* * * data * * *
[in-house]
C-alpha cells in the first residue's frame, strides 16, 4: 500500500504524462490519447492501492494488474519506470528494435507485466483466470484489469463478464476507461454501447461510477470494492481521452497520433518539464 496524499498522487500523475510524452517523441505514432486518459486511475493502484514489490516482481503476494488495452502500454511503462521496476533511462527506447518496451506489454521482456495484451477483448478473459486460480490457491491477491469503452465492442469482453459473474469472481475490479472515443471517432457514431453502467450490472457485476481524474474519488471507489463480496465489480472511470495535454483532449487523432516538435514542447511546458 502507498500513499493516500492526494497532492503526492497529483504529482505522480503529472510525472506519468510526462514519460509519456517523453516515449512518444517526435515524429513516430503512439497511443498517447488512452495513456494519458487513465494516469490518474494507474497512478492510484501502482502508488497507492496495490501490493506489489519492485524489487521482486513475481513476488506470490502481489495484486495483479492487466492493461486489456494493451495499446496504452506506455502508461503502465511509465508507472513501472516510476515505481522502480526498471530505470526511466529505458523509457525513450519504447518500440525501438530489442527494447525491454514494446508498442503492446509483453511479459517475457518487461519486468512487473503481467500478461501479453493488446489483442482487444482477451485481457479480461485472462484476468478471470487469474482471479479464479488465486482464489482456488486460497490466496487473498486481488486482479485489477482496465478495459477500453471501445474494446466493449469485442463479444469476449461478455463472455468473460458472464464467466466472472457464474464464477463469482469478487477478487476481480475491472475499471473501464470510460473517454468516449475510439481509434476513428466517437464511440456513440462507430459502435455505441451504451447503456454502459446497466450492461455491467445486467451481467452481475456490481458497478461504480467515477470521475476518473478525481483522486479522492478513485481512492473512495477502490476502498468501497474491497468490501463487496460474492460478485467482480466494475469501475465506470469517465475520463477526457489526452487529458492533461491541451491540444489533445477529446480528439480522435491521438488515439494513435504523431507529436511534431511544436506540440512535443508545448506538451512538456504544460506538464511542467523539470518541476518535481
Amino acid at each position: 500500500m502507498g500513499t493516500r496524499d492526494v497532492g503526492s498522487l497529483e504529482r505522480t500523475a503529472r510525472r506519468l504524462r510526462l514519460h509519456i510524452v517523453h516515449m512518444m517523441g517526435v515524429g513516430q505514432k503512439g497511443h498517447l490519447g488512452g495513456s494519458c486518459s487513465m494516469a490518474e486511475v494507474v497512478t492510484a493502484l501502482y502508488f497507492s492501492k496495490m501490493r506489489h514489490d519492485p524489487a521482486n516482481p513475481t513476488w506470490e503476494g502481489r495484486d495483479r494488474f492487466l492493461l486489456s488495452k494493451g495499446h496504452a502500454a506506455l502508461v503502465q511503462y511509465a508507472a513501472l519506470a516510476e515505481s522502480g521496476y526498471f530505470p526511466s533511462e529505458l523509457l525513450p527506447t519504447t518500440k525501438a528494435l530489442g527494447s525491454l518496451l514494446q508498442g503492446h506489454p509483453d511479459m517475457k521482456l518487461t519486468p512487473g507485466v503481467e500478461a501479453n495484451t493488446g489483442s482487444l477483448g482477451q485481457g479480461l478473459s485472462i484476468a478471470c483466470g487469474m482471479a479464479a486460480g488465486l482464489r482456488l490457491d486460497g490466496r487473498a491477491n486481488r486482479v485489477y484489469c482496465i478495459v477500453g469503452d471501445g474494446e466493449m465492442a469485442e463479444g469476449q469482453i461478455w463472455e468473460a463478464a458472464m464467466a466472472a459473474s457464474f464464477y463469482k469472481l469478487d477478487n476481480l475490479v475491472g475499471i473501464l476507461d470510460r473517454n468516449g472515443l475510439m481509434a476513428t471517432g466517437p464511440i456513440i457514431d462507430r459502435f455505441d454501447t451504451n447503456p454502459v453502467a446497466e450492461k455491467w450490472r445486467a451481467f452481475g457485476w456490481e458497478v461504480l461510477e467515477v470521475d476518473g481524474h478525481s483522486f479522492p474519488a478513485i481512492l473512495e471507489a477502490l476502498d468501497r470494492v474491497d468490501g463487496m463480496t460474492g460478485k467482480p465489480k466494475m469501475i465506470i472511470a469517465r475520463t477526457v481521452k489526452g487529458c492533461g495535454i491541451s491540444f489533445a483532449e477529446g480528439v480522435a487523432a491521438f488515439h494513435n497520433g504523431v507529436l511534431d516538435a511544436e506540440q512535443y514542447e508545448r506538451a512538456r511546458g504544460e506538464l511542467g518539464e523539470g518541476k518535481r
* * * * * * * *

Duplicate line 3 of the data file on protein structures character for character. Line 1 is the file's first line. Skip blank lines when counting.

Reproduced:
Amino acid at each position: 500500500m502507498g500513499t493516500r496524499d492526494v497532492g503526492s498522487l497529483e504529482r505522480t500523475a503529472r510525472r506519468l504524462r510526462l514519460h509519456i510524452v517523453h516515449m512518444m517523441g517526435v515524429g513516430q505514432k503512439g497511443h498517447l490519447g488512452g495513456s494519458c486518459s487513465m494516469a490518474e486511475v494507474v497512478t492510484a493502484l501502482y502508488f497507492s492501492k496495490m501490493r506489489h514489490d519492485p524489487a521482486n516482481p513475481t513476488w506470490e503476494g502481489r495484486d495483479r494488474f492487466l492493461l486489456s488495452k494493451g495499446h496504452a502500454a506506455l502508461v503502465q511503462y511509465a508507472a513501472l519506470a516510476e515505481s522502480g521496476y526498471f530505470p526511466s533511462e529505458l523509457l525513450p527506447t519504447t518500440k525501438a528494435l530489442g527494447s525491454l518496451l514494446q508498442g503492446h506489454p509483453d511479459m517475457k521482456l518487461t519486468p512487473g507485466v503481467e500478461a501479453n495484451t493488446g489483442s482487444l477483448g482477451q485481457g479480461l478473459s485472462i484476468a478471470c483466470g487469474m482471479a479464479a486460480g488465486l482464489r482456488l490457491d486460497g490466496r487473498a491477491n486481488r486482479v485489477y484489469c482496465i478495459v477500453g469503452d471501445g474494446e466493449m465492442a469485442e463479444g469476449q469482453i461478455w463472455e468473460a463478464a458472464m464467466a466472472a459473474s457464474f464464477y463469482k469472481l469478487d477478487n476481480l475490479v475491472g475499471i473501464l476507461d470510460r473517454n468516449g472515443l475510439m481509434a476513428t471517432g466517437p464511440i456513440i457514431d462507430r459502435f455505441d454501447t451504451n447503456p454502459v453502467a446497466e450492461k455491467w450490472r445486467a451481467f452481475g457485476w456490481e458497478v461504480l461510477e467515477v470521475d476518473g481524474h478525481s483522486f479522492p474519488a478513485i481512492l473512495e471507489a477502490l476502498d468501497r470494492v474491497d468490501g463487496m463480496t460474492g460478485k467482480p465489480k466494475m469501475i465506470i472511470a469517465r475520463t477526457v481521452k489526452g487529458c492533461g495535454i491541451s491540444f489533445a483532449e477529446g480528439v480522435a487523432a491521438f488515439h494513435n497520433g504523431v507529436l511534431d516538435a511544436e506540440q512535443y514542447e508545448r506538451a512538456r511546458g504544460e506538464l511542467g518539464e523539470g518541476k518535481r